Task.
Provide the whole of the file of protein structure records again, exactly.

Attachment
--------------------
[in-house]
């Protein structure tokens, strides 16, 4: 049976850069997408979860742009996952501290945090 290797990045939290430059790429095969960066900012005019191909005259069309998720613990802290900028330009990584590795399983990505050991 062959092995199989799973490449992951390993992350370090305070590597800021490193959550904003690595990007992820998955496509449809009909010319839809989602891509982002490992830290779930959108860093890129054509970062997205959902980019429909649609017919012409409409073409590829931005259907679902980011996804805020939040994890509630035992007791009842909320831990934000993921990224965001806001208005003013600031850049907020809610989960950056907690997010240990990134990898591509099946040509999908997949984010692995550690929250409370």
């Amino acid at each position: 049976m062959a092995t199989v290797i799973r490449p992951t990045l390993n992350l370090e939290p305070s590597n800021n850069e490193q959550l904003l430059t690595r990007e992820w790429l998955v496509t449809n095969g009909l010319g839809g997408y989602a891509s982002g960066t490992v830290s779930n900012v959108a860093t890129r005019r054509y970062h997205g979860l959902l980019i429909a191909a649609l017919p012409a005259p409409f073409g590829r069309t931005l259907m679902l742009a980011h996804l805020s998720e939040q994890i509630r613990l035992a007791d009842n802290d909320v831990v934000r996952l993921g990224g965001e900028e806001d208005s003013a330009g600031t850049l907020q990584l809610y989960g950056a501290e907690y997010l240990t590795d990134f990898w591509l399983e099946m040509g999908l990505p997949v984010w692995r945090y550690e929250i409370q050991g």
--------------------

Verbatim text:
[in-house]
């Protein structure tokens, strides 16, 4: 049976850069997408979860742009996952501290945090 290797990045939290430059790429095969960066900012005019191909005259069309998720613990802290900028330009990584590795399983990505050991 062959092995199989799973490449992951390993992350370090305070590597800021490193959550904003690595990007992820998955496509449809009909010319839809989602891509982002490992830290779930959108860093890129054509970062997205959902980019429909649609017919012409409409073409590829931005259907679902980011996804805020939040994890509630035992007791009842909320831990934000993921990224965001806001208005003013600031850049907020809610989960950056907690997010240990990134990898591509099946040509999908997949984010692995550690929250409370």
């Amino acid at each position: 049976m062959a092995t199989v290797i799973r490449p992951t990045l390993n992350l370090e939290p305070s590597n800021n850069e490193q959550l904003l430059t690595r990007e992820w790429l998955v496509t449809n095969g009909l010319g839809g997408y989602a891509s982002g960066t490992v830290s779930n900012v959108a860093t890129r005019r054509y970062h997205g979860l959902l980019i429909a191909a649609l017919p012409a005259p409409f073409g590829r069309t931005l259907m679902l742009a980011h996804l805020s998720e939040q994890i509630r613990l035992a007791d009842n802290d909320v831990v934000r996952l993921g990224g965001e900028e806001d208005s003013a330009g600031t850049l907020q990584l809610y989960g950056a501290e907690y997010l240990t590795d990134f990898w591509l399983e099946m040509g999908l990505p997949v984010w692995r945090y550690e929250i409370q050991g």